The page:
Human libraries challenge stereotypes

Schools & Students

“Human books” have been sharing their knowledge with students at two Vancouver secondary schools.

The Human Library project challenges stereotypes by bringing people together to share their stories, giving people a chance to learn about others, ask questions, gain understanding and strengthen social connections.

At John Oliver Secondary, the library featured 30 “human books” who were experts in the fields of math and science. They talked to almost 200 Grade 9 students about their passions, education and life’s work. The students could learn about a typical day in the life of a scientist or mathematician and explore what drew them to the field.

The “human books” included UBC neurobiologist Lara Boyd, former UN science affairs officer Stanley Greenspoon, engineer Siobhan Robinson and geologist Paul Chung.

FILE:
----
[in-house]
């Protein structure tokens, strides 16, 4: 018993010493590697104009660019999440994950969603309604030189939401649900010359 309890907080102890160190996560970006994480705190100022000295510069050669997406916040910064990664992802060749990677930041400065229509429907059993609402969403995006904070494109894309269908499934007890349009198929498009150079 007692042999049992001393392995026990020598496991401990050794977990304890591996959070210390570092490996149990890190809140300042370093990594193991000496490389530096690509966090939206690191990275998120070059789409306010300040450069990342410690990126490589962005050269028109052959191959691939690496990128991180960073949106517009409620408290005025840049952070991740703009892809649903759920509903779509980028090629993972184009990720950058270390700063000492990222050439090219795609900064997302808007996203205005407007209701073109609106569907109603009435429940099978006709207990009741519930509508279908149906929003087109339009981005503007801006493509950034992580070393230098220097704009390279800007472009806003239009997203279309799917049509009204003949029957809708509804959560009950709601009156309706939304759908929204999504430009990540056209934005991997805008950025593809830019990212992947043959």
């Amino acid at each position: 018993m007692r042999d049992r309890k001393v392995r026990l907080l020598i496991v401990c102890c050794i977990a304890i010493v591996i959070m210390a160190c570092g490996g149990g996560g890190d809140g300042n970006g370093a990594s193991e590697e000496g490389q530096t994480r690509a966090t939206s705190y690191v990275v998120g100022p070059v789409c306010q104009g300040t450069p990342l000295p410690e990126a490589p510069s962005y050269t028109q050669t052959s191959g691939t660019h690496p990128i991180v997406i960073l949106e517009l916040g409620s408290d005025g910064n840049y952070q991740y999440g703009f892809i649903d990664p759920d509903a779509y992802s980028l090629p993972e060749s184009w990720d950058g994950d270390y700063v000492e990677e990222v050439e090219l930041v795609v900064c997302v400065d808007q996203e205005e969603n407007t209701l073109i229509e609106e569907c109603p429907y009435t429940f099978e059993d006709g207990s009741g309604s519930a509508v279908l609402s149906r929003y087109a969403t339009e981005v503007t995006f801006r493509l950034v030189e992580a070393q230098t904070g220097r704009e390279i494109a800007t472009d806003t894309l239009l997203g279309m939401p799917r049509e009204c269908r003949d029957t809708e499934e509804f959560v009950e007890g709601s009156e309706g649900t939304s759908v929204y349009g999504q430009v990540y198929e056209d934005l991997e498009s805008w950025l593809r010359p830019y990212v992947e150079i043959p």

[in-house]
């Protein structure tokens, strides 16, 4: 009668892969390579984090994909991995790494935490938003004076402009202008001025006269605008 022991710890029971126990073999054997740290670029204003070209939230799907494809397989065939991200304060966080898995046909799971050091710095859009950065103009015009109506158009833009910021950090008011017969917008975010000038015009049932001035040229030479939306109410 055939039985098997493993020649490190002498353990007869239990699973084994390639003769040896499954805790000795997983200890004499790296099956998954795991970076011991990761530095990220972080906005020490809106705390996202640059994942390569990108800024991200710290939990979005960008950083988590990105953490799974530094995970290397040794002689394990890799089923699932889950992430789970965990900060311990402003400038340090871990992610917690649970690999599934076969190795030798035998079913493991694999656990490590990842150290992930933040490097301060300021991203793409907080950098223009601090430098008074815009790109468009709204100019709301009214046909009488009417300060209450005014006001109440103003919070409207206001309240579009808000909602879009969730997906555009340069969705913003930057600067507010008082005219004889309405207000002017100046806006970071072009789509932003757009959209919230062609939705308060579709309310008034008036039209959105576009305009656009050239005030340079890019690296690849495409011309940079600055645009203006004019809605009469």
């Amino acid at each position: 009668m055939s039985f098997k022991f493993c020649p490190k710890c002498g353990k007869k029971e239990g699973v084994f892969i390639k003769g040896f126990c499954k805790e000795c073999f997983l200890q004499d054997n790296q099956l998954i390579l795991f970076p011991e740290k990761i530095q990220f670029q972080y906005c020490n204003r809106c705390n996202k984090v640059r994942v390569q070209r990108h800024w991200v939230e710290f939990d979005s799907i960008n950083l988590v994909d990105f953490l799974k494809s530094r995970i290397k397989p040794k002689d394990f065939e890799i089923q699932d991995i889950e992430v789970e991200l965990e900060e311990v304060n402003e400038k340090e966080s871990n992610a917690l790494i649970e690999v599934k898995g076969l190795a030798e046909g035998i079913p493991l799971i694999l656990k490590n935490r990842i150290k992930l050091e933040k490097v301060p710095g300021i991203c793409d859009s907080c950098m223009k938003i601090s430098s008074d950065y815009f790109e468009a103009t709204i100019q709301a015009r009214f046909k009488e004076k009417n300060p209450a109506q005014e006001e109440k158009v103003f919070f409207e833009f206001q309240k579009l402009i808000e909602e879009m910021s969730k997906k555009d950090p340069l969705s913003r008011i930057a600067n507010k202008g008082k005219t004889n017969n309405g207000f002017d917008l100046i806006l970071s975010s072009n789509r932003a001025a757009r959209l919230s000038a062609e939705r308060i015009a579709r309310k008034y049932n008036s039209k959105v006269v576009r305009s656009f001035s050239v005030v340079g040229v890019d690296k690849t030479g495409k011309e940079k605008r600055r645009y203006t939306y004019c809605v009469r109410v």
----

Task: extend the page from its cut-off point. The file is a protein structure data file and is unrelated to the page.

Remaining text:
Senior students who took part in a Human Library at Gladstone Secondary were able to learn about a variety of subjects, such as what is it like to live with multiple sclerosis, to work in social justice and to get through a drug or alcohol addiction.

Retired teacher Patricia Parungoa, who arranged the Gladstone event, said: "I think it's valuable for students to hear stories from people they usually don't get a chance to talk to.”

Gladstone Human Library